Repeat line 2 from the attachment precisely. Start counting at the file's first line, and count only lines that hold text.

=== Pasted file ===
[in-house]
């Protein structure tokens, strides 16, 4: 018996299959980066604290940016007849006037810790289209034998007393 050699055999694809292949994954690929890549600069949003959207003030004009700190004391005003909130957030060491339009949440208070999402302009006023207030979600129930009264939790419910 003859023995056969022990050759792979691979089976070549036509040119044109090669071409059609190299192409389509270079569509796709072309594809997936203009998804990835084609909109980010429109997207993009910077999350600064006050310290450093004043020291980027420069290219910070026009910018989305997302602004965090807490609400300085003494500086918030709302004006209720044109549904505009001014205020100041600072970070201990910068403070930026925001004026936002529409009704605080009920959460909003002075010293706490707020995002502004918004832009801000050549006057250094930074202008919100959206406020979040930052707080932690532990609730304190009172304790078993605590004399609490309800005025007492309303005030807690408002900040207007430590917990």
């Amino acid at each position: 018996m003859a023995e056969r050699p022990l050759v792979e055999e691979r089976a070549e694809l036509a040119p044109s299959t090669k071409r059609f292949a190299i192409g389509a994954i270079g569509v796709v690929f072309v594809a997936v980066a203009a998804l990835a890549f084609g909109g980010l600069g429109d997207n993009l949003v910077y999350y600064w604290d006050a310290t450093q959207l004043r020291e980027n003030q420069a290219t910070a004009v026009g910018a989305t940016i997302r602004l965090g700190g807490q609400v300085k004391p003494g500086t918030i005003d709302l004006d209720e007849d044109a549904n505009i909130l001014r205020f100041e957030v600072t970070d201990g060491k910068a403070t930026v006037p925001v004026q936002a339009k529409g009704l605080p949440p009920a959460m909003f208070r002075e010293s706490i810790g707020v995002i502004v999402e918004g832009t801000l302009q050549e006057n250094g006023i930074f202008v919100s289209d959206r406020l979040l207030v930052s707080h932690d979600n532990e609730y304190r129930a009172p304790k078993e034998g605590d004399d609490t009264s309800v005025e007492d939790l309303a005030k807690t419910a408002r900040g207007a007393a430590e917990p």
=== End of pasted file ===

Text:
């Protein structure tokens, strides 16, 4: 018996299959980066604290940016007849006037810790289209034998007393 050699055999694809292949994954690929890549600069949003959207003030004009700190004391005003909130957030060491339009949440208070999402302009006023207030979600129930009264939790419910 003859023995056969022990050759792979691979089976070549036509040119044109090669071409059609190299192409389509270079569509796709072309594809997936203009998804990835084609909109980010429109997207993009910077999350600064006050310290450093004043020291980027420069290219910070026009910018989305997302602004965090807490609400300085003494500086918030709302004006209720044109549904505009001014205020100041600072970070201990910068403070930026925001004026936002529409009704605080009920959460909003002075010293706490707020995002502004918004832009801000050549006057250094930074202008919100959206406020979040930052707080932690532990609730304190009172304790078993605590004399609490309800005025007492309303005030807690408002900040207007430590917990």